PubMed, a database of scientific articles, is a valuable resource for finding more information about sepiapterin reductase deficiency and its associated diseases. It provides access to a wide range of articles and studies on this topic, helping researchers and healthcare professionals stay updated on the latest developments and findings.

OMIM (Online Mendelian Inheritance in Man) is another resource that provides comprehensive information about genetic disorders, including sepiapterin reductase deficiency. It includes detailed descriptions of genes, inheritance patterns, and clinical features associated with various rare diseases.

In summary, sepiapterin reductase deficiency is a rare genetic condition associated with impaired dopamine and serotonin production in the brain. It is caused by mutations in the SPR gene. Scientific research, resources like PubMed and OMIM, and advocacy organizations provide valuable information, support, and resources for patients and healthcare professionals dealing with this rare condition.

Learn more about the gene associated with Sepiapterin reductase deficiency

Sepiapterin reductase deficiency is a rare genetic condition that affects the production of neurotransmitters in the brain. It is caused by a mutation in the SPR gene, which provides instructions for making the enzyme sepiapterin reductase.

Sepiapterin reductase is involved in the production of important neurotransmitters such as serotonin, dopamine, and norepinephrine. These neurotransmitters play a key role in regulating mood, behavior, and movement.

If you are looking for more information about the gene associated with Sepiapterin reductase deficiency, here are some resources that you may find helpful:

  • OMIM: The Online Mendelian Inheritance in Man (OMIM) catalog provides detailed information on genetic disorders, including Sepiapterin reductase deficiency. You can find information about the SPR gene on their website.
  • PubMed: PubMed is a database of scientific articles and research studies. You can search for articles related to Sepiapterin reductase deficiency and the SPR gene to learn more about the condition.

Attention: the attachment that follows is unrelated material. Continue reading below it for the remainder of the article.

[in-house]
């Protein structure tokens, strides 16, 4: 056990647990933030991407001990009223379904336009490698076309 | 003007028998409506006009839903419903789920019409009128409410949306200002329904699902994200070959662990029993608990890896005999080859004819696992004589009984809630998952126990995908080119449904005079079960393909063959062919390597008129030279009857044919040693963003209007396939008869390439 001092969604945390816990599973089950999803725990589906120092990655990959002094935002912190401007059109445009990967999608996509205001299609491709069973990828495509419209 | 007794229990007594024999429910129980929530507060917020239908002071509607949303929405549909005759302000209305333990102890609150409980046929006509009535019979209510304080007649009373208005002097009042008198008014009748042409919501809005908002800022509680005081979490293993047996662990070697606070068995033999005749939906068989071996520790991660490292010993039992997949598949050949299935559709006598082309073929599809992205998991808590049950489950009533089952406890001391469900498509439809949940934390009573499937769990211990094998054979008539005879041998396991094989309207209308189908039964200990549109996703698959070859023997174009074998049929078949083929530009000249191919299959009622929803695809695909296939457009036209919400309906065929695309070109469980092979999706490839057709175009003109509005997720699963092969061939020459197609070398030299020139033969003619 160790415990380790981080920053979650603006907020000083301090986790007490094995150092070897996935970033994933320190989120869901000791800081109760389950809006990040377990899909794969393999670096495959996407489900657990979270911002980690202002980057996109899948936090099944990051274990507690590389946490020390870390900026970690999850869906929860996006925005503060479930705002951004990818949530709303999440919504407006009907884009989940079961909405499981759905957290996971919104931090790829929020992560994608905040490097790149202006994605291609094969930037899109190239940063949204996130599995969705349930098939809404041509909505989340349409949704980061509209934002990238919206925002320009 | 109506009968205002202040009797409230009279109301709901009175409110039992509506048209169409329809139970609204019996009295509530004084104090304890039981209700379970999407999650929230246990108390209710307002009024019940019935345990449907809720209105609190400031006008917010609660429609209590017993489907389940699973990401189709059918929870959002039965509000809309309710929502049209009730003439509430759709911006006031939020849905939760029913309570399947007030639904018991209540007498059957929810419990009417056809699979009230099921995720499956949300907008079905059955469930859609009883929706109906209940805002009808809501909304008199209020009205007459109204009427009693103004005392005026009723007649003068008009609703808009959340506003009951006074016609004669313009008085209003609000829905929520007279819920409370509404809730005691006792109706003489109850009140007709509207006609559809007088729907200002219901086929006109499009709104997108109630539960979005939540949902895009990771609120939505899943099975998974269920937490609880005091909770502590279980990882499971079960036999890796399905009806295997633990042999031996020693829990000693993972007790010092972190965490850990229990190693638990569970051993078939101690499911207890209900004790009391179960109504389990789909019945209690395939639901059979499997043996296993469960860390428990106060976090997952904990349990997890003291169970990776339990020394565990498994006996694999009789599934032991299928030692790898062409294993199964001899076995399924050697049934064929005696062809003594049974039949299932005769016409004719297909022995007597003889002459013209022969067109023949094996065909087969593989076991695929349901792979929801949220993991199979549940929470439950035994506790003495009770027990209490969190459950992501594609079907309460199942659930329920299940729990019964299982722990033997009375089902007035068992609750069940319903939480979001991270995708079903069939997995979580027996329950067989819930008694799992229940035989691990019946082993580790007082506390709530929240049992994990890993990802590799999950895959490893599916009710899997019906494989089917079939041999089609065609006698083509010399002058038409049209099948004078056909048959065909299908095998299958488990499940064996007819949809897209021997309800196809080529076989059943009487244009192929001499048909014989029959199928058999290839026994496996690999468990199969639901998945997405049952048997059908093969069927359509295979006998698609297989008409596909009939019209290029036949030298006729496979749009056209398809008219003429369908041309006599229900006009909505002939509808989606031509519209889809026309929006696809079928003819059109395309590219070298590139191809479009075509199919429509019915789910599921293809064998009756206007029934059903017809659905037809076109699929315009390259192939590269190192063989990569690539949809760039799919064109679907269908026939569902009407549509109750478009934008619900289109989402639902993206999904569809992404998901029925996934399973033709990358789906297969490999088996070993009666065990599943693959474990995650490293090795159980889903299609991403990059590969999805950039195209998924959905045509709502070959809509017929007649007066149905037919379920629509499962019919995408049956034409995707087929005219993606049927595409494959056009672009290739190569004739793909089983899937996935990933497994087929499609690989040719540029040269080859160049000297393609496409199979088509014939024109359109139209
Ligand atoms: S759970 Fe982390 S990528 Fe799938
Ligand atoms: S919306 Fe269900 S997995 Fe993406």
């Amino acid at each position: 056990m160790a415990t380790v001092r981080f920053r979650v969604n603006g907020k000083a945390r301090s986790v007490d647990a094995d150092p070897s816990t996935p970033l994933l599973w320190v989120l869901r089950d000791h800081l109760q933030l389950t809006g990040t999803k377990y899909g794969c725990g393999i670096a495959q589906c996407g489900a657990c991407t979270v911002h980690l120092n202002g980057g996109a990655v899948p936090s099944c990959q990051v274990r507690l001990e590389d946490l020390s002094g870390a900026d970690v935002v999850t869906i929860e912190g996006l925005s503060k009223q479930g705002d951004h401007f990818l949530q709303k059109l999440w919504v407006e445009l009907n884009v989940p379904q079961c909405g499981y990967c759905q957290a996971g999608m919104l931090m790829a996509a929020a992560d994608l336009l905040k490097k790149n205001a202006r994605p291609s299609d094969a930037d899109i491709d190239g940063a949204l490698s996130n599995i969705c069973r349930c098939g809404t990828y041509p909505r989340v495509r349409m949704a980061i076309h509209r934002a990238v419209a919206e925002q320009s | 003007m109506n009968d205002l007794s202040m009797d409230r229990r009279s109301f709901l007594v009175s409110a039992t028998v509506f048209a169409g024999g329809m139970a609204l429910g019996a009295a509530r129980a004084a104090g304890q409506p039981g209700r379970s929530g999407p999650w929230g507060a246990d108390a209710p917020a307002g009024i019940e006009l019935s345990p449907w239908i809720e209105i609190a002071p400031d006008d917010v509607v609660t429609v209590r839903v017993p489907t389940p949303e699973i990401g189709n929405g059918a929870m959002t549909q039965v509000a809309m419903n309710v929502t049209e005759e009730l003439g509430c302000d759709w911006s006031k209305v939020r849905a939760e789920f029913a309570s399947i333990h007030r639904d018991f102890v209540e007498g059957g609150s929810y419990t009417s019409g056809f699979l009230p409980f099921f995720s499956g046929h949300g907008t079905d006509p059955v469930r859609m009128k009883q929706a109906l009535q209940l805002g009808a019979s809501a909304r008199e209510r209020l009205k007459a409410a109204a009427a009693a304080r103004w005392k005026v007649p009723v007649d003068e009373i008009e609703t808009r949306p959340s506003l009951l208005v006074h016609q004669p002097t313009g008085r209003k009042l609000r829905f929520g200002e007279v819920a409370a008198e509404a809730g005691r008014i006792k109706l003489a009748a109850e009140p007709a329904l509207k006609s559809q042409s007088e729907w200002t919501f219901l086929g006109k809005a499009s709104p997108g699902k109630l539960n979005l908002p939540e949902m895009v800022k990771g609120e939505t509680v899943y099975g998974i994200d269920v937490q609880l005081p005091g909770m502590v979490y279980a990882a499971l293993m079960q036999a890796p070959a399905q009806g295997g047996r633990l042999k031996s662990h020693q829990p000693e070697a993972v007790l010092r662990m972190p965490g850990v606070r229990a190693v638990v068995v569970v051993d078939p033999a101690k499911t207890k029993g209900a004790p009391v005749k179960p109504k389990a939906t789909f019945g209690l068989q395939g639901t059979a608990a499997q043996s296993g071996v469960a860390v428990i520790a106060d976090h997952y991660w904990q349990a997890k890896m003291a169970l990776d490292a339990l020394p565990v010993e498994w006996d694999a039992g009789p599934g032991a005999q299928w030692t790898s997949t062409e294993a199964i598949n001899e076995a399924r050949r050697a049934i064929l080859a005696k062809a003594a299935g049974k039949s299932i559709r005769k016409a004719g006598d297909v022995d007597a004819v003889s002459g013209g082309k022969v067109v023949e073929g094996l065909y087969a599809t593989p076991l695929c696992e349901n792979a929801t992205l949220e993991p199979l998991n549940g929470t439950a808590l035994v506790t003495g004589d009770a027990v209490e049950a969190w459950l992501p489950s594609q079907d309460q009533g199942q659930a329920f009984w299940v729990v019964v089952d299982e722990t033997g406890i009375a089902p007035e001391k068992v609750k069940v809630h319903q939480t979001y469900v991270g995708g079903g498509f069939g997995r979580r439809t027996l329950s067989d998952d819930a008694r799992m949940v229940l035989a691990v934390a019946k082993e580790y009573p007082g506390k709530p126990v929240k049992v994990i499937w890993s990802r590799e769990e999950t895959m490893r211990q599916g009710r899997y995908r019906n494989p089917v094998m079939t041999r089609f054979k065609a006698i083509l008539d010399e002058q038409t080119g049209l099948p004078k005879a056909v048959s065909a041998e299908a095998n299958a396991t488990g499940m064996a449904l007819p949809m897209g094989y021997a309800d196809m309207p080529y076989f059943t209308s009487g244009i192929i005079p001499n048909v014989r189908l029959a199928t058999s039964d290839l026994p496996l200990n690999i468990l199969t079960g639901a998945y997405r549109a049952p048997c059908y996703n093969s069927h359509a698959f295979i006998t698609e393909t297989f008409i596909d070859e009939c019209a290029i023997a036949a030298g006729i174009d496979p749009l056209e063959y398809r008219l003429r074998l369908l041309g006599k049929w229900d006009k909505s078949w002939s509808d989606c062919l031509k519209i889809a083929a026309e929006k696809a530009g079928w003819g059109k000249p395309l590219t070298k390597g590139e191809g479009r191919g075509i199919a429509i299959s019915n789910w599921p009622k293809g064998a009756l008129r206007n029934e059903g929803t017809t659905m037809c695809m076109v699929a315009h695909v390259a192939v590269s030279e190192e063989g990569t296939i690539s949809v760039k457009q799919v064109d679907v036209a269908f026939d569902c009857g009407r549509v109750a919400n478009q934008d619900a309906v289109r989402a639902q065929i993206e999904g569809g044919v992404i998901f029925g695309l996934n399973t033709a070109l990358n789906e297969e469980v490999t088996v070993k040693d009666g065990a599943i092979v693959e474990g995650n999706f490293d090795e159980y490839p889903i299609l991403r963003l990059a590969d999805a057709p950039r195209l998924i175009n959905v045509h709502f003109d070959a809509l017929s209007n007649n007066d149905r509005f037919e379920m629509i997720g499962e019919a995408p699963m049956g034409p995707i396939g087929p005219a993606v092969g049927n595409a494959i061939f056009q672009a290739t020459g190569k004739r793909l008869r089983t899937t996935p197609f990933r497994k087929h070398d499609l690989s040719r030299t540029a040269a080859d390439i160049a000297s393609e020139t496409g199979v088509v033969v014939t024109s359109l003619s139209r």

• Genetic Testing: If you or a loved one has been diagnosed with Sepiapterin reductase deficiency, genetic testing may be available. This can help confirm the diagnosis and provide more information about the specific genetic mutation involved.
  • ClinicalTrials.gov: ClinicalTrials.gov is a registry of clinical trials. You can search for ongoing or upcoming studies related to Sepiapterin reductase deficiency to see if there are any research opportunities available.
  • Patient Advocacy Groups: There are several patient advocacy groups and support organizations that provide resources and support for individuals and families affected by rare diseases, including Sepiapterin reductase deficiency. These organizations can provide additional information and connect you with others who are going through similar experiences.

Learning more about the gene associated with Sepiapterin reductase deficiency can help you better understand the condition and its effects. It can also provide valuable information for managing the condition and seeking appropriate medical care.

Inheritance

Sepiapterin reductase deficiency (SRD) is a rare genetic condition that is typically inherited in an autosomal recessive manner. This means that both copies of the gene responsible for the condition must be altered in order for an individual to be affected.

The gene associated with SRD is called the SPR gene, and alterations in this gene disrupt the production of an enzyme called sepiapterin reductase. This enzyme is necessary for the production of important neurotransmitters, dopamine and serotonin, which play key roles in mood regulation and movement control.

The inheritance pattern of SRD means that each child of two carrier parents has a 25% chance of being affected with the condition. Carrier parents, who have one altered copy of the SPR gene, are typically unaffected and show no signs or symptoms of SRD.

Diagnosis of SRD is typically confirmed through genetic testing, which can identify alterations in the SPR gene. Additional resources for learning about SRD and genetic testing include scientific articles through PubMed and OMIM, as well as clinical trials through ClinicalTrials.gov. These resources provide more information about the condition, associated genes, and ongoing research studies.